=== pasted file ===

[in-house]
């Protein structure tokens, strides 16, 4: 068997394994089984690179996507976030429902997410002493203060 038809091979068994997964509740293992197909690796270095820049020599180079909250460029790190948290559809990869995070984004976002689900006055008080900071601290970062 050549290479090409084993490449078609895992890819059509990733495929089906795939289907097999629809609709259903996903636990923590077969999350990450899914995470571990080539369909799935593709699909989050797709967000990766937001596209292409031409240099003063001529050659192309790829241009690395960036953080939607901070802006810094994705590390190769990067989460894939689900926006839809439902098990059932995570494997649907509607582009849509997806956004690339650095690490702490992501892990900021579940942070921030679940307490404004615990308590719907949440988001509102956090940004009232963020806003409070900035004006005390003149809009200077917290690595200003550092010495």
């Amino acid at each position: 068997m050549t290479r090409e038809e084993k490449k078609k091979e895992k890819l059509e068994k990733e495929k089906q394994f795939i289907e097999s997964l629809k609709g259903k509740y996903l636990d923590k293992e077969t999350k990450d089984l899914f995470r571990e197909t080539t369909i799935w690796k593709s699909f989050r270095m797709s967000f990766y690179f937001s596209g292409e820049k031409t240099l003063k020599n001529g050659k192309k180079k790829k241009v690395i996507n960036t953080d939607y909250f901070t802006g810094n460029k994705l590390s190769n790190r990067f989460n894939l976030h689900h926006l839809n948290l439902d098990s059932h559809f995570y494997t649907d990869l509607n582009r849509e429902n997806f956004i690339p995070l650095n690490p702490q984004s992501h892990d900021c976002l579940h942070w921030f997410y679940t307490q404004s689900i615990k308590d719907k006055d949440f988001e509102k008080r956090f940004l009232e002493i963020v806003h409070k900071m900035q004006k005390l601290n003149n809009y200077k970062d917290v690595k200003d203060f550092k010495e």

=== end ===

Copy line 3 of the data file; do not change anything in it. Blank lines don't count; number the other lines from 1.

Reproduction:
């Amino acid at each position: 068997m050549t290479r090409e038809e084993k490449k078609k091979e895992k890819l059509e068994k990733e495929k089906q394994f795939i289907e097999s997964l629809k609709g259903k509740y996903l636990d923590k293992e077969t999350k990450d089984l899914f995470r571990e197909t080539t369909i799935w690796k593709s699909f989050r270095m797709s967000f990766y690179f937001s596209g292409e820049k031409t240099l003063k020599n001529g050659k192309k180079k790829k241009v690395i996507n960036t953080d939607y909250f901070t802006g810094n460029k994705l590390s190769n790190r990067f989460n894939l976030h689900h926006l839809n948290l439902d098990s059932h559809f995570y494997t649907d990869l509607n582009r849509e429902n997806f956004i690339p995070l650095n690490p702490q984004s992501h892990d900021c976002l579940h942070w921030f997410y679940t307490q404004s689900i615990k308590d719907k006055d949440f988001e509102k008080r956090f940004l009232e002493i963020v806003h409070k900071m900035q004006k005390l601290n003149n809009y200077k970062d917290v690595k200003d203060f550092k010495e």